Getting the Word Out
Countering the fear mongers about American Public Schools
Publication Date: 2009-04-14
This is the text of an invited address given by Gerald R. Bracey at the annual convention of the American Educational Research Association in San Diego on Tuesday, April 14, 2009. Dr. Bracey was invited to give the "Charles Degarmo Invited Lecture" to AERA. Dr. Bracey explained in an e-mail two days before he delivered the address,"What follows are the first few pages of an invited address I will give at the annual convention of the American Educational Research Association in San Diego on Tuesday. The pages quote a lot of statistics from President Obama and Secretary of Education Duncan and then show that the statistics are all wrong. It pains me to do this since I campaigned for Obama, canvassed for him, donated to the campaign and, of course, voted for him. But listening to what he says about education, it is easy to see why Diane Ravitch said that in education, Obama is a third term for Bush and Duncan is Margaret Spellings in drag.
Looking at the Manufactured Crisis from a longer historical point of view
But, according to the people who got us into this mess, in order for the country to get healthy again, the schools have to shape up. I actually do think this could be a failure of the schools.
ItĂ˘€™s a failure of the B schools that neglected to instill in their newly minted MBAĂ˘€™s a proper sense of ethics and an appropriate understanding of the relationship between risk and return.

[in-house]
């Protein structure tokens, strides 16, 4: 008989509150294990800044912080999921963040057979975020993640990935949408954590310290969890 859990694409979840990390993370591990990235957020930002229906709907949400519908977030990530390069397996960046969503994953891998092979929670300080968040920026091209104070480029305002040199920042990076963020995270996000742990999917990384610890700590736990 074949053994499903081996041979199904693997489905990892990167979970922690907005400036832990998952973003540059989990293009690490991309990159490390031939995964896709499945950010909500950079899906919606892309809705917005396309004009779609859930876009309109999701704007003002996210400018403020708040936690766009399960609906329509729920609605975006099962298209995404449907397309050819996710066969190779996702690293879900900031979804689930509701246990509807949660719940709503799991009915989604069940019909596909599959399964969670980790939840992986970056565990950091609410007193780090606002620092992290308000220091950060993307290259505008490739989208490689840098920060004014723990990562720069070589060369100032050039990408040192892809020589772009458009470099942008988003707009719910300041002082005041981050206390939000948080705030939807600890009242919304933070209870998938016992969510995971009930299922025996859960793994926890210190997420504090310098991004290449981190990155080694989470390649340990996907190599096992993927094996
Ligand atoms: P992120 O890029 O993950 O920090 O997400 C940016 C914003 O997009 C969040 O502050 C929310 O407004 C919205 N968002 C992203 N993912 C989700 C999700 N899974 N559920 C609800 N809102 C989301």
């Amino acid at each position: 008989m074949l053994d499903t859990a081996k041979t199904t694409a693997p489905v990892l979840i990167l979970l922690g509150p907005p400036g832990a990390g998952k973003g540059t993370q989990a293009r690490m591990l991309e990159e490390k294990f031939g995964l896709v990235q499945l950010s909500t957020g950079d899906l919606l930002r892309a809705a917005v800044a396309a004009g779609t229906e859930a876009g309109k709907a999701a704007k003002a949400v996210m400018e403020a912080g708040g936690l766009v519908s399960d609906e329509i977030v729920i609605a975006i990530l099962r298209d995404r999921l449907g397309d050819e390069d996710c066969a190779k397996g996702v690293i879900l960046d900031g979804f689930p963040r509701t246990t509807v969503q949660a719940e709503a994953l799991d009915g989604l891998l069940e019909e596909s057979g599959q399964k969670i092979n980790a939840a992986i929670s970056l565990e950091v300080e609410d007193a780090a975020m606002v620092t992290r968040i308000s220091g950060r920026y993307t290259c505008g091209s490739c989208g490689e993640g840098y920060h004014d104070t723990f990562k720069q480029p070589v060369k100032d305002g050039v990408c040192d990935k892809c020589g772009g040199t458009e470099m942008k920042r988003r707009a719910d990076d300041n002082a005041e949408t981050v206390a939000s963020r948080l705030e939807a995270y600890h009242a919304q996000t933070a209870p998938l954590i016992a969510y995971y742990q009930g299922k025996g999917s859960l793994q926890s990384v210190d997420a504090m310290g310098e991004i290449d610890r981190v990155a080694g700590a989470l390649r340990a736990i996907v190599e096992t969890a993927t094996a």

Looking again at The Manufactured Crisis, I found all the myths that David [Berliner] and Bruce [Biddle] debunked [in their book The Manufactured Crisis] are still hanging around. They are just overlaid with another 15 years worth of data. I have a different perspective, plus the advantage of those 15 years of data. David and Bruce took each myth and demolished it individually. They organized their debunking around a collection of myths. I take a temporal approach. I organize around time and, while "A Nation At Risk," their signal event, was important, I think it all started earlier.
Bashing public schools in the USA since World War II
I see bashing schools as a longstanding predisposition that really took its current form just after World War II and IĂ˘€™d like to lay out today how that predisposition became an everyday habit. While Arthur Newman in his 1978 book, In Defense of the American Public School, has a section on Ă˘€śThe always abundant criticism,Ă˘€ť his reports are largely episodic into the Thirties and then he skips to the 70Ă˘€™s. In so doing, I think he misses the most important period of the rise of scapegoating.
Accelerating criticism of the schools accompanied the accelerating weapons and space races that began in late 1940s and intensified in the early 1950Ă˘€™s. The post-World War II critics can be roughly separated into two groups, although there was, no doubt some overlap. One group of detractors simply thought the schools were bad. Another worried about the Communists attempts to gain control of the world and perceived the schools as the perfect instrument to infiltrate to attain this objective. Many people in the Fifties still had fresh memories of what HitlerĂ˘€™s German Youth Movement had done to promote Nazism and they feared a similar movement in public schools.
The early Fifties produced articles like Albert LyndĂ˘€™s Quackery in the Public Schools, and books like Mortimer SmithĂ˘€™s The Diminished Mind, Rudolf FleschĂ˘€™s Why Johnny CanĂ˘€™t Read, and most influential of all at the time, Arthur BestorĂ˘€™s Educational Wastelands: The Retreat from Learning in Public Schools.